Octopuses Caught on Camera Throwing Debris at Each Other
Scientists say this is the first time they have documented the behavior among the tentacled sea creatures
Octopuses are primarily anti-social loners. They don’t hunt in groups, and they lead solitary lives. When the circumstances are just right, they will opt to live near each other, but this is motivated by habitat needs, not a desire to be among their fellow tentacled creatures.
In fact, octopuses might not always enjoy being in close proximity with their neighbors: Sometimes, they’ll throw silt and shells at one another, according to new research published last week in Plos One.
Large numbers of Octopus tetricus, also known as the common Sydney or the gloomy octopus (yes, that’s their real name), gather in Jervis Bay, Australia, which has plenty of food and an ideal habitat for denning. Scientists have been observing the cephalopods at two sites they’ve nicknamed “Octopolis” and “Octlantis” for their high densities of octopus residents.
While analyzing more than 24 hours of underwater video footage taken at the sites in 2015 and 2016, the researchers were surprised to see the gloomy octopuses tossing algae, silt and shells through the water—sometimes hitting other octopuses.
In total, they noted 102 instances of throwing among roughly ten individuals. Two females made 66 percent of the throws, which tracks with past research that found female octopuses throw objects at males when they’re feeling harassed. Individuals of both sexes with darker-colored skin—which scientists generally associate with displays of aggression—appeared to throw with more force and were more likely to hit another octopus.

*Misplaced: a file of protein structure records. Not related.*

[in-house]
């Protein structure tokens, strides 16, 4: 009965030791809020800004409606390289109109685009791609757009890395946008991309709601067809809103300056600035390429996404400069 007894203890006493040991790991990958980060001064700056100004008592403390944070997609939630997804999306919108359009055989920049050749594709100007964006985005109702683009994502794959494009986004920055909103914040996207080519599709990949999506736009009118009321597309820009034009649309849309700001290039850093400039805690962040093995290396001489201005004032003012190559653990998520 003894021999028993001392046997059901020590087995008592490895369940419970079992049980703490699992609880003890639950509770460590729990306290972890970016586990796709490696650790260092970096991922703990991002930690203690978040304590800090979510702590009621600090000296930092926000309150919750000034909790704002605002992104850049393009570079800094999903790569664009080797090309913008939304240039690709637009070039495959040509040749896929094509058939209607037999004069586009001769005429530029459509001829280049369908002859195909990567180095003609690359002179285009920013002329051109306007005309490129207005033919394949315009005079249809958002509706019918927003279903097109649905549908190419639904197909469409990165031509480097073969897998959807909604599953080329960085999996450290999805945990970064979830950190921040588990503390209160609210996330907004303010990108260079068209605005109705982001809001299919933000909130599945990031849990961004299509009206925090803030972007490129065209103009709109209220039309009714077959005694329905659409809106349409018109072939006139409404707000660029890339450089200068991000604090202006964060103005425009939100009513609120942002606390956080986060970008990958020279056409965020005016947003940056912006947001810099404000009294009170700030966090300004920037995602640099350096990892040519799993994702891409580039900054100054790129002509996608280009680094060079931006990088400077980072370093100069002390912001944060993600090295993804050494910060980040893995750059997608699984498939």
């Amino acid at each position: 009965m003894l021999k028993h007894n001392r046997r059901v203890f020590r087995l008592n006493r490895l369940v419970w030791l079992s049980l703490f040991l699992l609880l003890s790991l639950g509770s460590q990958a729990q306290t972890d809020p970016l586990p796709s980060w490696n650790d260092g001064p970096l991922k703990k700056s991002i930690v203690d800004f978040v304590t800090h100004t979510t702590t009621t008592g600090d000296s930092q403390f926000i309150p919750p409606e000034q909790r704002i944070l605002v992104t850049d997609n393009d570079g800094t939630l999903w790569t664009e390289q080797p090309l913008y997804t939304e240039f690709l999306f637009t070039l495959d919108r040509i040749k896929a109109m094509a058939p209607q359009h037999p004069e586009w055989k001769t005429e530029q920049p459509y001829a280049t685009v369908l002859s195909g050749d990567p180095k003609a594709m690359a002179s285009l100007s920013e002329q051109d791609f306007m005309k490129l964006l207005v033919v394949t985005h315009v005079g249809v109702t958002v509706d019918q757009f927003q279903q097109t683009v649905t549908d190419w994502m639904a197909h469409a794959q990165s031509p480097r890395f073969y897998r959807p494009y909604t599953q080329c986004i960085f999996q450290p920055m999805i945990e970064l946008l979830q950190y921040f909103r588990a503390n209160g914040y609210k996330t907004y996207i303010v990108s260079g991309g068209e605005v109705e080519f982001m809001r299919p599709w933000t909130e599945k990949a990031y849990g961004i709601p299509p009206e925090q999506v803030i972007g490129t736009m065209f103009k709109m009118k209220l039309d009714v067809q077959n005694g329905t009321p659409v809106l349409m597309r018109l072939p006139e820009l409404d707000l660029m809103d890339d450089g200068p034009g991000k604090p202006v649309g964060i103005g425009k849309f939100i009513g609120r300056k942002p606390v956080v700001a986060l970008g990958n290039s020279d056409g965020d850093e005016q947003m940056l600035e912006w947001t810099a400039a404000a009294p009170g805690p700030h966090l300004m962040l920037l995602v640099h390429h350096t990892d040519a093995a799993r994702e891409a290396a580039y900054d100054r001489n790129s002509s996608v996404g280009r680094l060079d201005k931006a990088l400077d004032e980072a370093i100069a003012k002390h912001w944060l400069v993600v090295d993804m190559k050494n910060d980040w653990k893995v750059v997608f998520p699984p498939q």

This observation was unexpected because very few animals throw things, and even fewer species lob projectiles at each other. Elephants, chimpanzees, mongooses, birds, capuchins, dolphins and, of course, humans are known to throw items at other members of their species, but overall, that list is not too long.
Scientists say this is the first time they have documented the behavior in octopuses.
“The throwing—or propelling or projecting—of objects that have been gathered and held is rare in the animal kingdom,” says study co-author Peter Godfrey-Smith, a science philosopher at the University of Sydney in Australia, to the Guardian’s Nicola Davis. “To propel an object, even for a short distance, underwater is especially unusual and also quite hard to do.”
“Throwing,” however, may not be the most accurate word to describe the octopuses’ behavior. With their arms, the creatures gathered silt underneath their bodies, then used an appendage known as a siphon to violently expel water and send the debris flying. This maneuver required them to move their siphon into an unusual position, which researchers say suggests they were doing it deliberately.
“Force is not imparted by the arms, as in a human throw, but the arms organize the projection of material by the jet,” the researchers write in the paper.
Scientists are still puzzling over the octopuses’ motivations for hurling items through the sea, but they tried to make some sense of the behavior by documenting the context of the throws. For instance, just over half of the throws occurred within two minutes of an interaction between octopuses, such as fighting or mating. The most common object the octopuses tossed were shells, which they often chucked while cleaning their dens or after eating. And the next most common projectile was silt, which appeared to be their ammunition of choice when interacting with their neighbors. The octopuses also threw debris toward the cameras on a handful of occasions.
One octopus, in particular, seemed to provide evidence that the sea creatures may actually be trying to attack each other and that the behavior played at least a partially social role. In two observations, this octopus repeatedly threw debris at another. These and other interactions may have arisen out of a desire to assert personal space, the researchers posit.
“They had dens right next to each other, and I think they didn’t like to be in each other’s faces as much as they were,” says Godfrey-Smith to the New York Times’ Darren Incorvaia.
Still, the octopuses’ true intentions largely remain a mystery. Not all tosses were directed at a neighbor, and some throws could have hit another octopus by chance.
“It’s really hard to infer the motivation of animals,” says Christian Nawroth, an agricultural scientist at the Research Institute for Farm Animal Biology who was not involved in the study, to the Atlantic’s Marina Koren.